Debate continues on Senate reform

Prime Minister Harper has made Senate reform and/or abolition a federal election issue, and while acknowledging the Supreme Court of Canada has already ruled his recent refusal to fill vacancies can’t continue indefinitely, he has declared a moratorium on Senate appointments.

The Vancouver lawyer who launched a Federal court lawsuit hoping to compel the PM to fill  the current 22 vacant seats, has now offered to drop that action, if Mr. Harper asks the high court to rule on the constitutionality of his moratorium.

The high court has already ruled that both Senate reform & abolition would require unanimous provincial approval, and with the moratorium Mr. Harper appears to have picked up on that.

“I think it will force the provinces over time to either come up with a plan of comprehensive reform, or to conclude that the only way to deal with the status quo is abolition.”

According to the latest Angus-Reid survey the countries’ most popular Premier is still Saskatchewan’s Brad Wall.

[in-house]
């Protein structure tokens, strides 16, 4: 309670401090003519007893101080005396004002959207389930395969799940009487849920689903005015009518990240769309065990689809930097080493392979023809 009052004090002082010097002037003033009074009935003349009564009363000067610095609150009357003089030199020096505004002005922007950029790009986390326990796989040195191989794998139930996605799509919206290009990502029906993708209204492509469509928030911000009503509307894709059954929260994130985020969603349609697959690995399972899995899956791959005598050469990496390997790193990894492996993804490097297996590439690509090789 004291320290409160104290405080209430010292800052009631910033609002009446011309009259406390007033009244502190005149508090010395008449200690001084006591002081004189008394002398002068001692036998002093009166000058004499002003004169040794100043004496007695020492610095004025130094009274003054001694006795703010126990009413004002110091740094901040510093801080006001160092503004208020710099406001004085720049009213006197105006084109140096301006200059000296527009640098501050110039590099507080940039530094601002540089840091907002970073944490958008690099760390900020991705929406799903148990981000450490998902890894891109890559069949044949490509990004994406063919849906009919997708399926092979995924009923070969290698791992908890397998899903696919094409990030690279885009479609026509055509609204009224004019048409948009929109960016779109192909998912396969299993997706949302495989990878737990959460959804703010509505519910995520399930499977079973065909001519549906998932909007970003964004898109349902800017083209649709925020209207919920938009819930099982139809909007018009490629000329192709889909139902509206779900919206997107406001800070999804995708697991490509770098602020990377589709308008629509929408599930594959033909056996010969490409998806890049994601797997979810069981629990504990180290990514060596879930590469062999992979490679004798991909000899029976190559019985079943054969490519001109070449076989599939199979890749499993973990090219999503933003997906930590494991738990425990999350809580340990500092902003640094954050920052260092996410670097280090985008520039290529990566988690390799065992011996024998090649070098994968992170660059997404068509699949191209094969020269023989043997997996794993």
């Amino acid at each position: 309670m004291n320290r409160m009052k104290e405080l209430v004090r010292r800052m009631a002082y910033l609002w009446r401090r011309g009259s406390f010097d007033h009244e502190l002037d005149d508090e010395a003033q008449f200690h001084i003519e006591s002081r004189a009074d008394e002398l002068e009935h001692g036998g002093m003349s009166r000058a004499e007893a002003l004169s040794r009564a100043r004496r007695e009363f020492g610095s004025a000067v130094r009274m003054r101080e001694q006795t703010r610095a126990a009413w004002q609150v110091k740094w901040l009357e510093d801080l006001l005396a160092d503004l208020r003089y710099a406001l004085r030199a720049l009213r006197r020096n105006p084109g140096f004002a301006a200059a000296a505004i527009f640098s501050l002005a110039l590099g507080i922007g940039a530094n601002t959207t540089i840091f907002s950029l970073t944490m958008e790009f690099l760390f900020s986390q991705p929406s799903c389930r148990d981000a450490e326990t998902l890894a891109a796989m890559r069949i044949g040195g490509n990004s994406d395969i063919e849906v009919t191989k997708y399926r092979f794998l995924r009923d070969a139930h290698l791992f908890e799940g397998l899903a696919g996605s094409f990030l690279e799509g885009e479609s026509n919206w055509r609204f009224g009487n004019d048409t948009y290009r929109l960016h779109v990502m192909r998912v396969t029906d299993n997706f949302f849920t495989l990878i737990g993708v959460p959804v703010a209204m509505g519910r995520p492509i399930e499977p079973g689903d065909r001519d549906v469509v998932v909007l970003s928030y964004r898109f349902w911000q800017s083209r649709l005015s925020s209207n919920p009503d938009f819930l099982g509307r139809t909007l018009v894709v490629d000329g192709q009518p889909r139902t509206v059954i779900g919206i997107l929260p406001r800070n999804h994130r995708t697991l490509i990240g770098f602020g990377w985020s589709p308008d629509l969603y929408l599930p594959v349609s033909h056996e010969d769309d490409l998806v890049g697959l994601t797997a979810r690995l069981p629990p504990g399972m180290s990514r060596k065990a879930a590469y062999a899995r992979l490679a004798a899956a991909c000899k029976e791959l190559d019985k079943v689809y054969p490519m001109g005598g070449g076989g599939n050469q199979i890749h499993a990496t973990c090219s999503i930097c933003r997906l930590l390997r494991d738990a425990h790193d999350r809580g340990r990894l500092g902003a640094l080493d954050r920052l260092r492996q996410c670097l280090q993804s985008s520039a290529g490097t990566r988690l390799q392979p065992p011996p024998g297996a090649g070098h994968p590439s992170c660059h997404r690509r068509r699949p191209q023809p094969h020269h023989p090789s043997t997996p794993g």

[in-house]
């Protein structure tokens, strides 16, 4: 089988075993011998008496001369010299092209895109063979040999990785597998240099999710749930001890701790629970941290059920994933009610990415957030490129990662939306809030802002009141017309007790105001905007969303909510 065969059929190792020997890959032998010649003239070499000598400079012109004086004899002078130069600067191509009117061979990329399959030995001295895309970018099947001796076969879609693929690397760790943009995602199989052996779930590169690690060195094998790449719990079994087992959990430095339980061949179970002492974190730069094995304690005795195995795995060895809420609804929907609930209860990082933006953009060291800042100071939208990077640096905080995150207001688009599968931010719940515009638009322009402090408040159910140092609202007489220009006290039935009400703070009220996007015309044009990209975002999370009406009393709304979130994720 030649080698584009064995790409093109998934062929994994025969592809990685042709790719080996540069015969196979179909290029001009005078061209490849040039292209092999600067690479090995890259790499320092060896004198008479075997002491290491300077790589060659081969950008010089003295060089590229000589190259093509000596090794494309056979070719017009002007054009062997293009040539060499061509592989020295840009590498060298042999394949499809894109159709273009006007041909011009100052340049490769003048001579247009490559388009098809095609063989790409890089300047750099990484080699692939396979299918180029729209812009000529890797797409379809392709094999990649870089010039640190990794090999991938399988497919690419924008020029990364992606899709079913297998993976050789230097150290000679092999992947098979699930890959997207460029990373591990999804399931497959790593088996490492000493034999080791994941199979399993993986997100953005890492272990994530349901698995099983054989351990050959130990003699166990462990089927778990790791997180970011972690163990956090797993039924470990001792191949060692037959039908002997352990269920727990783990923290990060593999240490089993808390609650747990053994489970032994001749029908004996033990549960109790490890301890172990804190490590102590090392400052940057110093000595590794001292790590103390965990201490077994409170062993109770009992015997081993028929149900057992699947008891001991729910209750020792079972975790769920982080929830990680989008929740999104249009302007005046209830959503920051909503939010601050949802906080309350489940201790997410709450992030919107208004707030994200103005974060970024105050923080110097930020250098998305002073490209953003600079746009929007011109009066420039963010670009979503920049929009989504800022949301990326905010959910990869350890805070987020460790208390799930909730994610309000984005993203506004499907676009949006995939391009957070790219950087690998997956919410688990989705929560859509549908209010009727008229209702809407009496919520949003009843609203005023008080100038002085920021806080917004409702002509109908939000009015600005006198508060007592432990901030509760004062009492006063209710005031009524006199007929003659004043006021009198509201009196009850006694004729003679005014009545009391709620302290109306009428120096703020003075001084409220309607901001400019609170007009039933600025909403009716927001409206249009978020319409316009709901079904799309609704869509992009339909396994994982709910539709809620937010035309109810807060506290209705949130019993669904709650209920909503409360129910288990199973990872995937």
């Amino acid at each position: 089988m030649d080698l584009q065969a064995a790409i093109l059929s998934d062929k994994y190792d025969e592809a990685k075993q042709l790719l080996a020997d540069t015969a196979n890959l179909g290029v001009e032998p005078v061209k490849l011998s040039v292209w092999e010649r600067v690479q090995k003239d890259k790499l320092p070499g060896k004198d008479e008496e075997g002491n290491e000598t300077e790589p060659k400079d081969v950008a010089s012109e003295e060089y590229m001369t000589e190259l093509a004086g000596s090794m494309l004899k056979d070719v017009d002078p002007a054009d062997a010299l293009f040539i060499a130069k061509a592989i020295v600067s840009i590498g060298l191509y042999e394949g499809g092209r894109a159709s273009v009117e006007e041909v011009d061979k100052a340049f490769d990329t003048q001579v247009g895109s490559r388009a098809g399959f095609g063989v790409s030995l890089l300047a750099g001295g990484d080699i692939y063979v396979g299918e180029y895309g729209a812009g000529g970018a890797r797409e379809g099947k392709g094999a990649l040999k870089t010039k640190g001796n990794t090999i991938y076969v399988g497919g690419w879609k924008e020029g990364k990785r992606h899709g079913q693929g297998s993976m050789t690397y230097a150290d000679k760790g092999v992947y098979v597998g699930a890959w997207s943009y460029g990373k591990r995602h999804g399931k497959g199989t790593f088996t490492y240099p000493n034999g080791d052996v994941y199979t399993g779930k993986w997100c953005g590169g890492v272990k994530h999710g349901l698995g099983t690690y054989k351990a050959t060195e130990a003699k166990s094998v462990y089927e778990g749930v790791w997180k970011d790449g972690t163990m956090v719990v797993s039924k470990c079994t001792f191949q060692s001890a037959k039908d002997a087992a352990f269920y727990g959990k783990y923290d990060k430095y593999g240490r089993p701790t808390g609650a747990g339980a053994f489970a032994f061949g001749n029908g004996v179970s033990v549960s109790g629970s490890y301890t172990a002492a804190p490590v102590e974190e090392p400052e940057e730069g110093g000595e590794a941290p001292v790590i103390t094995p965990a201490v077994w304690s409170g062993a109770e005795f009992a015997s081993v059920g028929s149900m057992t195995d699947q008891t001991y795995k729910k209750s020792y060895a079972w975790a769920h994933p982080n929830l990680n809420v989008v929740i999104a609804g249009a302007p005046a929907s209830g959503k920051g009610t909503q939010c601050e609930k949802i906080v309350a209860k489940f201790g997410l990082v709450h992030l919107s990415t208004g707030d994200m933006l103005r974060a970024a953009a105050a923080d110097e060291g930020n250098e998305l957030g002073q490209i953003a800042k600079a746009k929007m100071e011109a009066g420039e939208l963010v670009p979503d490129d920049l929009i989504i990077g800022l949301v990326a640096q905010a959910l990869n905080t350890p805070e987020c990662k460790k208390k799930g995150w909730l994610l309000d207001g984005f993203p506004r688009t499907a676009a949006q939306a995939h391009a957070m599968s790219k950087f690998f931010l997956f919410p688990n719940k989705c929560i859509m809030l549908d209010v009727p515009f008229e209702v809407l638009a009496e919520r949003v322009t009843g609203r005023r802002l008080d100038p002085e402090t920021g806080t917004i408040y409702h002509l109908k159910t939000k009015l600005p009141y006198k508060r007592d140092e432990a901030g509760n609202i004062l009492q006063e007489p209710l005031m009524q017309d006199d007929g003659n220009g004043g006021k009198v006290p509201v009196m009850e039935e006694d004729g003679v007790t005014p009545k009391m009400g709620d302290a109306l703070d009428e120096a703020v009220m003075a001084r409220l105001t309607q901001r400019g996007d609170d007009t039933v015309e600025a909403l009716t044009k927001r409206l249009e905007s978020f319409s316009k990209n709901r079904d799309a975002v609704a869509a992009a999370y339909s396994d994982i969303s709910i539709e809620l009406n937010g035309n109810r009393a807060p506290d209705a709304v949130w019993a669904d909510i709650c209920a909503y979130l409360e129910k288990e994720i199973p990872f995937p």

“I hope provinces and territories respond. If we simply can’t come to an agreement on how this thing can be meaningfully reformed then surely we must be able to decide that in 2015, this country ought not to provide decision making authority to an appointed body however it’s constituted. That doesn’t make any sense.”

The Senate consists of 105 members appointed by the Governor-General, on the recommendation of the Prime Minister, with a great deal of the Senate reform debate in recent years has focussed on the lack of representation by population, and no province in the country is more under represented than this one.

Nova Scotia, with a current population of fewer than one million, has ten Senate seats, but BC with a current population of four million, only six.

Former Peace River North MLA Richard Neufeld is one of them, but when attempts to contact him failed, we turned to another Conservative BC Senator, Nancy Greene Raines.

“Really the Senate of Canada is kind of in many ways the least of our worries as a country. It costs the average Canadian less than four dollars a day for the Senate total expenses so it’s not a big expenditure, but it should be doing its job better.”